At some point in the future a lot of rail lines in the Sheffield area are going to be electrified to the main line standard of 25 kV AC and this might mean that the line used by the tram-trains to get to Rotherham  in future may have this voltage. The Class 399 tram-trains themselves will be bought with a dual voltage capability, so they won’t care, but it seems a pity to put up one set of wires and then rip them down for another. Perhaps, you put up main line catenary initially and use it to provide a 750 DC supply! I’ll leave that one to the engineers.

An Extension To Dore

Plans have existed in the past to extend the Sheffield Supertram to Dore and some reports state that Dore will be linked to Meadowhall to improve HS2 connectivity. This Google Earth map shows Sheffield and Dore and Totley stations.

Sheffield To Dore

Sheffield To Dore

Dore and Totley station is on the Hope Valley Line, which will probably be electrified in the next ten years or so.

So could tram-trains come past Sheffield station and then go down an electrified Hope Valley Line?

I know little of the area, but because plans have been drawn up in the past, others must have a good idea. This document from Sheffield University written in 2003, gives a summary of what might happen.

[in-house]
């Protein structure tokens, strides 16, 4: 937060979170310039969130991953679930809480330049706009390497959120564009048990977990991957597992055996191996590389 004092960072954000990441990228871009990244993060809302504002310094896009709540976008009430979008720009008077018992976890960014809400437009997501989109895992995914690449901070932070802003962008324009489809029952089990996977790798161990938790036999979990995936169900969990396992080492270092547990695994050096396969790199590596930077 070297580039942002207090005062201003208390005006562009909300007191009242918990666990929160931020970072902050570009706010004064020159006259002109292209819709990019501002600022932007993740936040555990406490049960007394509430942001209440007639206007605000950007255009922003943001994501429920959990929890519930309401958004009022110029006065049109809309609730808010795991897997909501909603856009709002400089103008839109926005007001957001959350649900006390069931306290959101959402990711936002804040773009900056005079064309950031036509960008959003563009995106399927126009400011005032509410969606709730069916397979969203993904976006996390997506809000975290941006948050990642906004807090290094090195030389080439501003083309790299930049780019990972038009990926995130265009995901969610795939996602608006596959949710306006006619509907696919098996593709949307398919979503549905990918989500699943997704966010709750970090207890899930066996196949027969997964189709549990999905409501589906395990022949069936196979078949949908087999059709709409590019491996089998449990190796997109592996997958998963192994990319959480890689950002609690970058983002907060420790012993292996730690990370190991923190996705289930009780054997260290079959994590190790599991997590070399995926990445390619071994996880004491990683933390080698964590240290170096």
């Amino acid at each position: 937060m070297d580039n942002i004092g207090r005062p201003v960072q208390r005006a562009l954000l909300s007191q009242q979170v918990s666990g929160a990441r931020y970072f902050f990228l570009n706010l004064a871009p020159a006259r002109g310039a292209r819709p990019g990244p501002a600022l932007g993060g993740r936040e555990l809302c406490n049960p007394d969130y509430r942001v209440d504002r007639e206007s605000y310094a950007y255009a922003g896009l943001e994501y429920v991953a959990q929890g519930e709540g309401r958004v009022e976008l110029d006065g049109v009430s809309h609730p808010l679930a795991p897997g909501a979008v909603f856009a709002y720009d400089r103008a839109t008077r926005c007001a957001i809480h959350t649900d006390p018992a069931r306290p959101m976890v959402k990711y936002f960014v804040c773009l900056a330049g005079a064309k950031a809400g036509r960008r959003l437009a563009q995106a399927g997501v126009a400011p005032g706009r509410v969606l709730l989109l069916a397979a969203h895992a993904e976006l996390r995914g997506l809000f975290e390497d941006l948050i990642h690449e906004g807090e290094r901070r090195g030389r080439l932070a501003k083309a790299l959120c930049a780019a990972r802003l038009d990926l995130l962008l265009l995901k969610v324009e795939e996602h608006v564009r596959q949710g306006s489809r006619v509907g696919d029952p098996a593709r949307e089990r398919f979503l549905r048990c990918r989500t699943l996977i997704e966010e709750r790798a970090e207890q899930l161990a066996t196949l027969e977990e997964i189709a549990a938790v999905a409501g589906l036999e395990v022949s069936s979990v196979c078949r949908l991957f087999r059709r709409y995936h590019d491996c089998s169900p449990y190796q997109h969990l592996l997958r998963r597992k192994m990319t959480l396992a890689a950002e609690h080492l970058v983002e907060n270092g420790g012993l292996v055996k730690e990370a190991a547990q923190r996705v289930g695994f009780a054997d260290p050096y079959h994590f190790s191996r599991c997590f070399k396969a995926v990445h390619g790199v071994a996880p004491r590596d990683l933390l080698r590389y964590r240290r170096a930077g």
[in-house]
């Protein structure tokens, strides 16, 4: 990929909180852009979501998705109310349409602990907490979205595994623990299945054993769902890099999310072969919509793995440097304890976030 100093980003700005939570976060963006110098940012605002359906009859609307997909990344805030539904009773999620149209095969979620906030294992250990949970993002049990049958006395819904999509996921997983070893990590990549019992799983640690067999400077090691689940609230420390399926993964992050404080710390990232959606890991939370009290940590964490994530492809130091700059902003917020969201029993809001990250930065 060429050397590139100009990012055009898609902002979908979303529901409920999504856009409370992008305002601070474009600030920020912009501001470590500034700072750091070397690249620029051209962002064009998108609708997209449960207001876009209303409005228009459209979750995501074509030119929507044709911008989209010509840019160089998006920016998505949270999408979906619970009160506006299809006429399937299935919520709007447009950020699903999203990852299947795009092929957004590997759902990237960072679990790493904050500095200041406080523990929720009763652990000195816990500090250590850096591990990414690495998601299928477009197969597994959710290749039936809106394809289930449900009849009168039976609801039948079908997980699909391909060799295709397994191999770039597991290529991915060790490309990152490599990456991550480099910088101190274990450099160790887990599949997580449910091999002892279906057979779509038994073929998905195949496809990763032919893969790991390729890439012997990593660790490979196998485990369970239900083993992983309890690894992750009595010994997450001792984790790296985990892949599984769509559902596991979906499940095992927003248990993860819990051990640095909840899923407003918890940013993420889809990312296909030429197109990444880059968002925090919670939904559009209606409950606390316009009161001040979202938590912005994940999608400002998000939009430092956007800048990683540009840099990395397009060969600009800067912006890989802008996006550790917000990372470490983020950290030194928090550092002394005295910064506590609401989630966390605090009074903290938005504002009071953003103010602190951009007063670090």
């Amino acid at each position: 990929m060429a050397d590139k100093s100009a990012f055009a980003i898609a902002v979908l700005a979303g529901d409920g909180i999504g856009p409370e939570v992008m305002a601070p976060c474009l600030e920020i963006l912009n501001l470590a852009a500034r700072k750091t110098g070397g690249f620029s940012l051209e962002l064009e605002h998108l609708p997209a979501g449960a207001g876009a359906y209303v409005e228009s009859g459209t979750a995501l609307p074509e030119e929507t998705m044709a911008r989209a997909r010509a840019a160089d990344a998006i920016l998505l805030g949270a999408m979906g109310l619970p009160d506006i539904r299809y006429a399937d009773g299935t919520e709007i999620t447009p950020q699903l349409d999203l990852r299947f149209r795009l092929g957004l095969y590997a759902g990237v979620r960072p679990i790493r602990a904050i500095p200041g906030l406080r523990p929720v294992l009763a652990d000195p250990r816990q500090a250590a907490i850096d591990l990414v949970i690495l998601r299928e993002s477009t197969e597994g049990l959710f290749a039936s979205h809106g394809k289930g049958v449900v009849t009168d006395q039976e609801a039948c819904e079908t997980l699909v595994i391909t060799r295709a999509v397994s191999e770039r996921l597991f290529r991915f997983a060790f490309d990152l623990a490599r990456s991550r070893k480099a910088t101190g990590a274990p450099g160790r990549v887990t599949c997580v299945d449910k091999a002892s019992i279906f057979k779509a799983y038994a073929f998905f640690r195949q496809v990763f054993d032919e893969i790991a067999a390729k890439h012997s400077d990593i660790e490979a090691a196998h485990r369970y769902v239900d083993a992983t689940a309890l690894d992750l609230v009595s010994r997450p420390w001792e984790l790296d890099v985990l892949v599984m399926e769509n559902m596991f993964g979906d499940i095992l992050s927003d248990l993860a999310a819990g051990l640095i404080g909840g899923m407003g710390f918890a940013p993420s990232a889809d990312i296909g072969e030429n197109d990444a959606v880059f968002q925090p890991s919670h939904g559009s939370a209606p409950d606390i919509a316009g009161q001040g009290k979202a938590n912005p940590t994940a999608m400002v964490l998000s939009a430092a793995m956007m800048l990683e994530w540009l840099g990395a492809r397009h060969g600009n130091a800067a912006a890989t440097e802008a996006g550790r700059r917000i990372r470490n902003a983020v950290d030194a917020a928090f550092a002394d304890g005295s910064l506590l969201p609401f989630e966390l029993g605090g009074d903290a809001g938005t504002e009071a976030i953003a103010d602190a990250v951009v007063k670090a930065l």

But it predates any thought of tram-trains in Sheffield.

Could The Hope Valley Line Run Tram-Trains To Both Sheffield And Manchester?

This section in Wikipedia’s article about the Hope Valley Line, talks about proposals to to extend the Manchester Metrolink to Rose Hill Marple station on a spur off the line. Tram-trains could be used.

As Dore and Totley station is at the Sheffield end of the Hope Valley Line, could we see tram-trains going to both Manchester and Sheffield?

And What About Manchester And Sheffield?

I can remember reading in my Meccano Magazine in the 1950s about the ground-breaking electric-hauled Woodhead Line between the two cities.

This is said about tram-trains in the Wikipedia section for extensions to the Manchester Metrolink.